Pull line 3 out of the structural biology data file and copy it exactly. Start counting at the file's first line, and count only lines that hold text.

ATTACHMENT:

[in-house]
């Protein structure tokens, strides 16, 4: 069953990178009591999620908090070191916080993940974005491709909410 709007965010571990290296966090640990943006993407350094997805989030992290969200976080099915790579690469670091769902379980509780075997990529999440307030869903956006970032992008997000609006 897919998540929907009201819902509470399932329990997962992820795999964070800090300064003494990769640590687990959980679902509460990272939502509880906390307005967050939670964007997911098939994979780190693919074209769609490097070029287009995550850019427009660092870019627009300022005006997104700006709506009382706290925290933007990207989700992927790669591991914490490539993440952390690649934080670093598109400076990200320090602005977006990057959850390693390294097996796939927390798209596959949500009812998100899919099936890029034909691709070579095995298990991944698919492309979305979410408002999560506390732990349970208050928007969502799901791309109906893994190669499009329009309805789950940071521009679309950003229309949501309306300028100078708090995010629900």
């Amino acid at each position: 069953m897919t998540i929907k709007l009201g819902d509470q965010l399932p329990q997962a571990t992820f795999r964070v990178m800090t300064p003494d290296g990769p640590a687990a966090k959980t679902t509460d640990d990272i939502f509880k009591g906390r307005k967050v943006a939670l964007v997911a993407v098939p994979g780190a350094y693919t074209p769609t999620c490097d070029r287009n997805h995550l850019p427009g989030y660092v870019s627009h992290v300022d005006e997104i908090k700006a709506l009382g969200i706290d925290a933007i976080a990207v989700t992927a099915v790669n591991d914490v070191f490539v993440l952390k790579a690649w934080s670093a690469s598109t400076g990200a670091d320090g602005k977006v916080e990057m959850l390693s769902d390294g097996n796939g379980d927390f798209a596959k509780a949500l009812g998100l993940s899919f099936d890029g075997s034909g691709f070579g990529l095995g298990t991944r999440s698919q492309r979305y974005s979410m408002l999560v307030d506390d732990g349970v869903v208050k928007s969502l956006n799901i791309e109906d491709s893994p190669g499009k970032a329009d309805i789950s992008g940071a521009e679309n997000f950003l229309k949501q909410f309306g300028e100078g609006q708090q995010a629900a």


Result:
């Amino acid at each position: 069953m897919t998540i929907k709007l009201g819902d509470q965010l399932p329990q997962a571990t992820f795999r964070v990178m800090t300064p003494d290296g990769p640590a687990a966090k959980t679902t509460d640990d990272i939502f509880k009591g906390r307005k967050v943006a939670l964007v997911a993407v098939p994979g780190a350094y693919t074209p769609t999620c490097d070029r287009n997805h995550l850019p427009g989030y660092v870019s627009h992290v300022d005006e997104i908090k700006a709506l009382g969200i706290d925290a933007i976080a990207v989700t992927a099915v790669n591991d914490v070191f490539v993440l952390k790579a690649w934080s670093a690469s598109t400076g990200a670091d320090g602005k977006v916080e990057m959850l390693s769902d390294g097996n796939g379980d927390f798209a596959k509780a949500l009812g998100l993940s899919f099936d890029g075997s034909g691709f070579g990529l095995g298990t991944r999440s698919q492309r979305y974005s979410m408002l999560v307030d506390d732990g349970v869903v208050k928007s969502l956006n799901i791309e109906d491709s893994p190669g499009k970032a329009d309805i789950s992008g940071a521009e679309n997000f950003l229309k949501q909410f309306g300028e100078g609006q708090q995010a629900a």